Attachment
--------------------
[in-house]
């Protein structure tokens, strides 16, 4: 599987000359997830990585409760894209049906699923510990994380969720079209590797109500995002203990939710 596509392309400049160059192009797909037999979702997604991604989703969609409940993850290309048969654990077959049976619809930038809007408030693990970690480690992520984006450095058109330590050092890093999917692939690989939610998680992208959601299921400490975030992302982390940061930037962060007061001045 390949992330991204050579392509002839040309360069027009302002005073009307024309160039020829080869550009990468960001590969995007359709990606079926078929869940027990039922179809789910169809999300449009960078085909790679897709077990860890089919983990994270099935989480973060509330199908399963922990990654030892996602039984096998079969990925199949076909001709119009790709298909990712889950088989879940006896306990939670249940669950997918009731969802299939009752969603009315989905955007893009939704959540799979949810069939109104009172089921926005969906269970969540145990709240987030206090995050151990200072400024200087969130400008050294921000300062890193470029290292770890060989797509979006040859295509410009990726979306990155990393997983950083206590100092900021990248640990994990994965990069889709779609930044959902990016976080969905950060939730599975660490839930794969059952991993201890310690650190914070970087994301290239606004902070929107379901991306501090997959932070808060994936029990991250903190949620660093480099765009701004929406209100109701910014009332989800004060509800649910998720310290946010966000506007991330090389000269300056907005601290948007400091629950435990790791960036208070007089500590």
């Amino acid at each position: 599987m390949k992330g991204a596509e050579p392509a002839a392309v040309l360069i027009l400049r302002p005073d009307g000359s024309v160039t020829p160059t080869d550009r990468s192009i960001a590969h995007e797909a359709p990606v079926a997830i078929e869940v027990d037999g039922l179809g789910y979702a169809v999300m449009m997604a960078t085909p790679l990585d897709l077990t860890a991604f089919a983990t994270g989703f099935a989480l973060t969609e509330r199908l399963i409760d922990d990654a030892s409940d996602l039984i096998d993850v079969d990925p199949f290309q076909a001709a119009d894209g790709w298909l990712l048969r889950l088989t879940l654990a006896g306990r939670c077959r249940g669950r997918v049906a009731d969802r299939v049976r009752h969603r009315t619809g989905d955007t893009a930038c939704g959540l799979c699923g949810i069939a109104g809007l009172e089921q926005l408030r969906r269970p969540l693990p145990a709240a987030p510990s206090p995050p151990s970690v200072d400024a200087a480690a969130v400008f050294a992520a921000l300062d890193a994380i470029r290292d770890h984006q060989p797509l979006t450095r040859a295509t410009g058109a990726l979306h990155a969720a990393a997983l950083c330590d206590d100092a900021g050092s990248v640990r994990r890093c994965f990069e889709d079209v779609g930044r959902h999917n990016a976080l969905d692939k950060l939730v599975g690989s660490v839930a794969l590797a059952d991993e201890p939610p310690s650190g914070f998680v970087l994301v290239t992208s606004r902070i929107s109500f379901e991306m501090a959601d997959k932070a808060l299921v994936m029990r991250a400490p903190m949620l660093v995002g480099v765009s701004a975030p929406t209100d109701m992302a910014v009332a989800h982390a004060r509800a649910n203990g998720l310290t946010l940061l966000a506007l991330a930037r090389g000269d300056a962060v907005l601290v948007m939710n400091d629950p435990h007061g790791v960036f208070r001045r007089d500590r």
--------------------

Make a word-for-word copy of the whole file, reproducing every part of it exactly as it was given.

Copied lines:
[in-house]
């Protein structure tokens, strides 16, 4: 599987000359997830990585409760894209049906699923510990994380969720079209590797109500995002203990939710 596509392309400049160059192009797909037999979702997604991604989703969609409940993850290309048969654990077959049976619809930038809007408030693990970690480690992520984006450095058109330590050092890093999917692939690989939610998680992208959601299921400490975030992302982390940061930037962060007061001045 390949992330991204050579392509002839040309360069027009302002005073009307024309160039020829080869550009990468960001590969995007359709990606079926078929869940027990039922179809789910169809999300449009960078085909790679897709077990860890089919983990994270099935989480973060509330199908399963922990990654030892996602039984096998079969990925199949076909001709119009790709298909990712889950088989879940006896306990939670249940669950997918009731969802299939009752969603009315989905955007893009939704959540799979949810069939109104009172089921926005969906269970969540145990709240987030206090995050151990200072400024200087969130400008050294921000300062890193470029290292770890060989797509979006040859295509410009990726979306990155990393997983950083206590100092900021990248640990994990994965990069889709779609930044959902990016976080969905950060939730599975660490839930794969059952991993201890310690650190914070970087994301290239606004902070929107379901991306501090997959932070808060994936029990991250903190949620660093480099765009701004929406209100109701910014009332989800004060509800649910998720310290946010966000506007991330090389000269300056907005601290948007400091629950435990790791960036208070007089500590």
């Amino acid at each position: 599987m390949k992330g991204a596509e050579p392509a002839a392309v040309l360069i027009l400049r302002p005073d009307g000359s024309v160039t020829p160059t080869d550009r990468s192009i960001a590969h995007e797909a359709p990606v079926a997830i078929e869940v027990d037999g039922l179809g789910y979702a169809v999300m449009m997604a960078t085909p790679l990585d897709l077990t860890a991604f089919a983990t994270g989703f099935a989480l973060t969609e509330r199908l399963i409760d922990d990654a030892s409940d996602l039984i096998d993850v079969d990925p199949f290309q076909a001709a119009d894209g790709w298909l990712l048969r889950l088989t879940l654990a006896g306990r939670c077959r249940g669950r997918v049906a009731d969802r299939v049976r009752h969603r009315t619809g989905d955007t893009a930038c939704g959540l799979c699923g949810i069939a109104g809007l009172e089921q926005l408030r969906r269970p969540l693990p145990a709240a987030p510990s206090p995050p151990s970690v200072d400024a200087a480690a969130v400008f050294a992520a921000l300062d890193a994380i470029r290292d770890h984006q060989p797509l979006t450095r040859a295509t410009g058109a990726l979306h990155a969720a990393a997983l950083c330590d206590d100092a900021g050092s990248v640990r994990r890093c994965f990069e889709d079209v779609g930044r959902h999917n990016a976080l969905d692939k950060l939730v599975g690989s660490v839930a794969l590797a059952d991993e201890p939610p310690s650190g914070f998680v970087l994301v290239t992208s606004r902070i929107s109500f379901e991306m501090a959601d997959k932070a808060l299921v994936m029990r991250a400490p903190m949620l660093v995002g480099v765009s701004a975030p929406t209100d109701m992302a910014v009332a989800h982390a004060r509800a649910n203990g998720l310290t946010l940061l966000a506007l991330a930037r090389g000269d300056a962060v907005l601290v948007m939710n400091d629950p435990h007061g790791v960036f208070r001045r007089d500590r």